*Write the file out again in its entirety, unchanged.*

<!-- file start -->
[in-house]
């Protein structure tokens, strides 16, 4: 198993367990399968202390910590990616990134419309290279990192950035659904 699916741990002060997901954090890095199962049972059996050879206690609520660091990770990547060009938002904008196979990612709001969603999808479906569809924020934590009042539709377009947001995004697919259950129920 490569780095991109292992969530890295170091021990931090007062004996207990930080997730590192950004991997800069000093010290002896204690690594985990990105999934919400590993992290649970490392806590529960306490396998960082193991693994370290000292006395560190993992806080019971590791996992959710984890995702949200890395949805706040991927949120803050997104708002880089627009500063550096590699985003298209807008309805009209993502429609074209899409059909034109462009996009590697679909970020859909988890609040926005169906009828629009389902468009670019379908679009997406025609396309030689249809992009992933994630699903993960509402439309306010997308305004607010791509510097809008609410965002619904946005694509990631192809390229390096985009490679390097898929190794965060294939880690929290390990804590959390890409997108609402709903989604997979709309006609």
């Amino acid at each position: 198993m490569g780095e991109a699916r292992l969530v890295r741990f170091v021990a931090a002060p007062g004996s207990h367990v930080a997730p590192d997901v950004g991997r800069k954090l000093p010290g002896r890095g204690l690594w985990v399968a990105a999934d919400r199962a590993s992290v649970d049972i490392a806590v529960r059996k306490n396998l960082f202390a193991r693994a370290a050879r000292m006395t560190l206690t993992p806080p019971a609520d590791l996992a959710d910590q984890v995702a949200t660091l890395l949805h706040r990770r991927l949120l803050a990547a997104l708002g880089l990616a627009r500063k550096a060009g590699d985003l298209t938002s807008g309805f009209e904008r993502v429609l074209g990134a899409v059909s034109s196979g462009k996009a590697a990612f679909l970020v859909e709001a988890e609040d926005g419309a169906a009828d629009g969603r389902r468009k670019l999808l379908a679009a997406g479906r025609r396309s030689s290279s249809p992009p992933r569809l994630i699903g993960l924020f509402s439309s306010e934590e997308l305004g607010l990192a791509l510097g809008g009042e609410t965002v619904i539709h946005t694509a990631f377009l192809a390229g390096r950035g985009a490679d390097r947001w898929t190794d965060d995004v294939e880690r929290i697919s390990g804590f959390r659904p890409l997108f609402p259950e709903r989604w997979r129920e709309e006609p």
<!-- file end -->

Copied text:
[in-house]
């Protein structure tokens, strides 16, 4: 198993367990399968202390910590990616990134419309290279990192950035659904 699916741990002060997901954090890095199962049972059996050879206690609520660091990770990547060009938002904008196979990612709001969603999808479906569809924020934590009042539709377009947001995004697919259950129920 490569780095991109292992969530890295170091021990931090007062004996207990930080997730590192950004991997800069000093010290002896204690690594985990990105999934919400590993992290649970490392806590529960306490396998960082193991693994370290000292006395560190993992806080019971590791996992959710984890995702949200890395949805706040991927949120803050997104708002880089627009500063550096590699985003298209807008309805009209993502429609074209899409059909034109462009996009590697679909970020859909988890609040926005169906009828629009389902468009670019379908679009997406025609396309030689249809992009992933994630699903993960509402439309306010997308305004607010791509510097809008609410965002619904946005694509990631192809390229390096985009490679390097898929190794965060294939880690929290390990804590959390890409997108609402709903989604997979709309006609």
């Amino acid at each position: 198993m490569g780095e991109a699916r292992l969530v890295r741990f170091v021990a931090a002060p007062g004996s207990h367990v930080a997730p590192d997901v950004g991997r800069k954090l000093p010290g002896r890095g204690l690594w985990v399968a990105a999934d919400r199962a590993s992290v649970d049972i490392a806590v529960r059996k306490n396998l960082f202390a193991r693994a370290a050879r000292m006395t560190l206690t993992p806080p019971a609520d590791l996992a959710d910590q984890v995702a949200t660091l890395l949805h706040r990770r991927l949120l803050a990547a997104l708002g880089l990616a627009r500063k550096a060009g590699d985003l298209t938002s807008g309805f009209e904008r993502v429609l074209g990134a899409v059909s034109s196979g462009k996009a590697a990612f679909l970020v859909e709001a988890e609040d926005g419309a169906a009828d629009g969603r389902r468009k670019l999808l379908a679009a997406g479906r025609r396309s030689s290279s249809p992009p992933r569809l994630i699903g993960l924020f509402s439309s306010e934590e997308l305004g607010l990192a791509l510097g809008g009042e609410t965002v619904i539709h946005t694509a990631f377009l192809a390229g390096r950035g985009a490679d390097r947001w898929t190794d965060d995004v294939e880690r929290i697919s390990g804590f959390r659904p890409l997108f609402p259950e709903r989604w997979r129920e709309e006609p």